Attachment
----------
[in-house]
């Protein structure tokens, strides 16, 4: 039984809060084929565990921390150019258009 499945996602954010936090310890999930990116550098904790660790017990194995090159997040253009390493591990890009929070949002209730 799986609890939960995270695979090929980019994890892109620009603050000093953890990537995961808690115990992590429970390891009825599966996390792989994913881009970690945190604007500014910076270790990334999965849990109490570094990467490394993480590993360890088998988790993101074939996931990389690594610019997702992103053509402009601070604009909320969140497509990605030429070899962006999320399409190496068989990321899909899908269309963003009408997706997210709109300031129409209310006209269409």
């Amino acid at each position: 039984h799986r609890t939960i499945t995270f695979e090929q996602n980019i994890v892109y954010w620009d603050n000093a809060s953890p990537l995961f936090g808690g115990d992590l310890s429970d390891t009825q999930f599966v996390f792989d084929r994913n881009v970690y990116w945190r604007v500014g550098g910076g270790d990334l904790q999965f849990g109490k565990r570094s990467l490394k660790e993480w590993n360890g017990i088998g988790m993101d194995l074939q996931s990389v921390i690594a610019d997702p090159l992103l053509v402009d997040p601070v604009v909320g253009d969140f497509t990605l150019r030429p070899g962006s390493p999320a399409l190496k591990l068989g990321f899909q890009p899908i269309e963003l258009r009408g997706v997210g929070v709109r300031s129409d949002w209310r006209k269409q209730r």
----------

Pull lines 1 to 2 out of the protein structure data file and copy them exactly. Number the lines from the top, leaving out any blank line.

[in-house]
């Protein structure tokens, strides 16, 4: 039984809060084929565990921390150019258009 499945996602954010936090310890999930990116550098904790660790017990194995090159997040253009390493591990890009929070949002209730 799986609890939960995270695979090929980019994890892109620009603050000093953890990537995961808690115990992590429970390891009825599966996390792989994913881009970690945190604007500014910076270790990334999965849990109490570094990467490394993480590993360890088998988790993101074939996931990389690594610019997702992103053509402009601070604009909320969140497509990605030429070899962006999320399409190496068989990321899909899908269309963003009408997706997210709109300031129409209310006209269409």